GP burnout 'greatest barrier' to digital future for general practice, warns former RCGP chair

GP burnout presents the ‘greatest barrier’ to increased adoption of remote and digital general practice services in future, a former RCGP chair has warned.

Professor Dame Clare Gerada (Photo: Pete Hill)
Professor Dame Clare Gerada (Photo: Pete Hill)

Dame Professor Clare Gerada told a Westminster Health Forum webinar that general practice could see a permanent shift to as many as 50% of all appointments starting and finishing online in future - following accelerated adoption of remote working during the pandemic.

Around 75% of all consultations were delivered remotely during the first peak of the pandemic as GP practices rapidly adopted new technology to protect patients and staff from COVID-19 - and although face-to-face consultations have risen sharply since then, the shift in general practice remains significant.

Health and social care secretary Matt Hancock has suggested that all future consultations should be conducted remotely ‘if appropriate’ - and whether or not this is realistic, it is widely accepted that general practice is unlikely to return to the pre-COVID status quo.

GP morale

However, Professor Gerada warned that health bosses must ‘start putting the research and development’ around digital consultations to protect both patients and clinicians - emphasising the importance of face-to-face work for GP job satisfaction.

This comes as a GPonline opinion poll found that more than two fifths of GPs said their relationship with patients has worsened because of changes to the way practices have operated during the pandemic.

The south London GP also called for a communications strategy to ‘challenge the abuse’ suffered by GPs in recent weeks around access to face-to-face consultations.

Statistics from NHS Practitioner Health - the mental illness service for doctors, for which Professor Gerada is the clinical director - reveal that more than 200 GPs a month are seeking mental health support as COVID-19 drives up pressure on the NHS. GPs have also flagged the effects of conducting more remote consultations, arguing it can often take longer and be more tiring.

Pressure on GPs

Professor Gerada said she hoped ‘for the best of both worlds’, but emphasised the importance of face-to-face work for GPs. She said: ‘Probably the biggest barrier to digital going forward isn't patients [not engaging with it], but it's the risk of burnout amongst the profession, and what we miss.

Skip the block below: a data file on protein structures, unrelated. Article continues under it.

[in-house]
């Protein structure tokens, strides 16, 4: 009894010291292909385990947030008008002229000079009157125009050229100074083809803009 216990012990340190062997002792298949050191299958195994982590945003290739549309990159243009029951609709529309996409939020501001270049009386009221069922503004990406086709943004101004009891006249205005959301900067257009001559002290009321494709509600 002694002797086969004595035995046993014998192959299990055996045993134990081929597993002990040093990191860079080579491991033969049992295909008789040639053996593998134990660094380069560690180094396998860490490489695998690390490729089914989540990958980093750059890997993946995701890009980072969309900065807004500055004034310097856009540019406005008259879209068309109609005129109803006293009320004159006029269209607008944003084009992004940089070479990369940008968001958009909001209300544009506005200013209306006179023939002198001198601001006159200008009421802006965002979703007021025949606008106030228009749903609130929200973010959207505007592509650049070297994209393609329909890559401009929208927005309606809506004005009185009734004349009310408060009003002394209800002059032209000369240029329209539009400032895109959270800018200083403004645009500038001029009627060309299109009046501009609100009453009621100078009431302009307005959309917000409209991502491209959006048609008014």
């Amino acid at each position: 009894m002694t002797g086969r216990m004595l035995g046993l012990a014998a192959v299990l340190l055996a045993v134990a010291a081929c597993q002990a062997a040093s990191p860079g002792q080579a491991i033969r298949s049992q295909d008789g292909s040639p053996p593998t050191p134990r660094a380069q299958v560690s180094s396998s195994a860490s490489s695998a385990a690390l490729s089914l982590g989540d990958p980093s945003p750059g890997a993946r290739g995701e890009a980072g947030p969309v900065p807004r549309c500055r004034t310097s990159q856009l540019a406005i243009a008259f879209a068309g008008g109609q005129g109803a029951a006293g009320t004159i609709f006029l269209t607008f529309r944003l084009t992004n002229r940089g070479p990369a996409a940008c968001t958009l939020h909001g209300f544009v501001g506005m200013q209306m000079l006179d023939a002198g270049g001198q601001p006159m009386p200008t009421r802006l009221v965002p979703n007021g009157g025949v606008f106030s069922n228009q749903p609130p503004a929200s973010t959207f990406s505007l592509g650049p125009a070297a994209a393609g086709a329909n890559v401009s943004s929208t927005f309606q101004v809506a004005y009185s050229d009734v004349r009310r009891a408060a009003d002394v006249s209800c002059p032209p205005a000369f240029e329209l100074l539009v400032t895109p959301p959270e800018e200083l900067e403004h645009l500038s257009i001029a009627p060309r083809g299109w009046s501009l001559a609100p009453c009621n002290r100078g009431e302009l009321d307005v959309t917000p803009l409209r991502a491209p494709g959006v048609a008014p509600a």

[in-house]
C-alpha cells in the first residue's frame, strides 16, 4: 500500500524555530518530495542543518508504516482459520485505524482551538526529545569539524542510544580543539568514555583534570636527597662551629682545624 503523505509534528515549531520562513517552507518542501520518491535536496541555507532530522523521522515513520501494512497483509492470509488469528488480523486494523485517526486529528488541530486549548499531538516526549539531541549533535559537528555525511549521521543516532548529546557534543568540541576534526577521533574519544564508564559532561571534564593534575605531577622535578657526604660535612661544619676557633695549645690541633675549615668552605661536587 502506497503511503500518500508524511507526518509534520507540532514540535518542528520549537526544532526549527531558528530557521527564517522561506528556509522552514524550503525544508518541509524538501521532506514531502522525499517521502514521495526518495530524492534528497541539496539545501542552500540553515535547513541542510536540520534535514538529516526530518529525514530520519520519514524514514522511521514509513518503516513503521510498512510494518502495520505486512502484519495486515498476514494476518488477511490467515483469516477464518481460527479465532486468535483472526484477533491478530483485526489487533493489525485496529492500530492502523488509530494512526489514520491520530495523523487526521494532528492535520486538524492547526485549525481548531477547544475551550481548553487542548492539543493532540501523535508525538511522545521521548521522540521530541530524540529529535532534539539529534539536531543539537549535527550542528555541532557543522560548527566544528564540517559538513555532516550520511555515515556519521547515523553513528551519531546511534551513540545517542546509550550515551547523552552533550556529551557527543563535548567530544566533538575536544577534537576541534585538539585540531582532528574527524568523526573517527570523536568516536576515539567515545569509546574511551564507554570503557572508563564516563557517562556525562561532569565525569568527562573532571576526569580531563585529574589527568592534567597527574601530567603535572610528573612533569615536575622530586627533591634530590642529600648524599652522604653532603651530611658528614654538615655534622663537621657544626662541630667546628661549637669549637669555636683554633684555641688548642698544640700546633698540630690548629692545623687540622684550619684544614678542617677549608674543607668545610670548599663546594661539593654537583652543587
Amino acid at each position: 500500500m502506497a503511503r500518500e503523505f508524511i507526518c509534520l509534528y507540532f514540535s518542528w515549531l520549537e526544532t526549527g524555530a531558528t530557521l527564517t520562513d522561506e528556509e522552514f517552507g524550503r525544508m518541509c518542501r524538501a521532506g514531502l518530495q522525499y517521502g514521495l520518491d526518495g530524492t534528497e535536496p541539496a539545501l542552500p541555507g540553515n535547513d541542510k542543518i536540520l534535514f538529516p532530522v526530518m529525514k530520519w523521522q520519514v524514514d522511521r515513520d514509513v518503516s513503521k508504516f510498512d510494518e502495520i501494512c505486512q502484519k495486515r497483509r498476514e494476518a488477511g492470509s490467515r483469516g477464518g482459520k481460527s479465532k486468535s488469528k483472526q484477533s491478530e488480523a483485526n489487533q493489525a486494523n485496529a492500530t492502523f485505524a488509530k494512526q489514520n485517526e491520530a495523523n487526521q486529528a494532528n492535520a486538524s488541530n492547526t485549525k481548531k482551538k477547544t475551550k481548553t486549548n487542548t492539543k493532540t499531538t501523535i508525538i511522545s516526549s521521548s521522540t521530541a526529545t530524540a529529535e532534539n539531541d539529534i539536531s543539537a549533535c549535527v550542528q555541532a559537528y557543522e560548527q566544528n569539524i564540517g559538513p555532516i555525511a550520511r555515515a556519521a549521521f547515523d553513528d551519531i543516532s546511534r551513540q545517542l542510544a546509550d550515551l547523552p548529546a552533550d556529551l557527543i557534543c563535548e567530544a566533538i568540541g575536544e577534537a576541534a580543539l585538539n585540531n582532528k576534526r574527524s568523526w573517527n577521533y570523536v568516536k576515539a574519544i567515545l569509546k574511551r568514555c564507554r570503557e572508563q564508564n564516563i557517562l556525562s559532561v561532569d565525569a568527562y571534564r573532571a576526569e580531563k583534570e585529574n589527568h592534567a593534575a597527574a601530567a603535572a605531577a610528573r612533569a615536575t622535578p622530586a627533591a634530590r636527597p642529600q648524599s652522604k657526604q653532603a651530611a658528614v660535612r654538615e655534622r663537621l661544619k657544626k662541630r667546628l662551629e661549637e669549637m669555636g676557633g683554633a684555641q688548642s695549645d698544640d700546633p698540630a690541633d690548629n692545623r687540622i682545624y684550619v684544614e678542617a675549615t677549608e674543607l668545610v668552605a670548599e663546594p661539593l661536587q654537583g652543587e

‘Medicine is a relational activity, it's done between people, between doctors and patients, and I miss - as many [will] - the human feeling of seeing, touching, smelling, and sensing my patients in front of me. So hopefully when the world comes back to a space where we are seeing patients [more in practice], we will have the best of both worlds. We will have a digital underpinning, but we'll be able to do face-to-face.’

Dr Gerada said that greater use of remote consulting would allow GPs to use their time ‘more wisely’ and spend longer with patients with complex issues.‘This has to be the priority going forward, and to find the research that fits around it because patients would still like to see doctors face to face. So we have to start now putting the research and development behind digital,’ she said.

Current RCGP chair Professor Martin Marshall recently accused the health secretary of ‘overplaying his hand’ by pushing for total use of remote consultations. MPs recently raised the prospect of a cap on GP consultations during an investigation into burnout of NHS staff.

GP abuse

Professor Gerada also reacted to recent reports of GPs facing increased levels of complaints and abuse from patients. She said general practice alone could not champion the efforts of clinicians and called for a ‘comms strategy’ to combat misinformation.

‘We have to challenge these assumptions, it's no longer enough to expect the RCGP to challenge these [views], or other individual GPs. The whole system has to challenge them from the academy and medical colleges right, through to NHS England.’

A GP practice in Bristol was recently sprayed with an offensive message about the efforts of staff, while a recent MPS poll found one in three doctors have experienced verbal or physical abuse from patients or patients' relatives during the COVID-19 pandemic.

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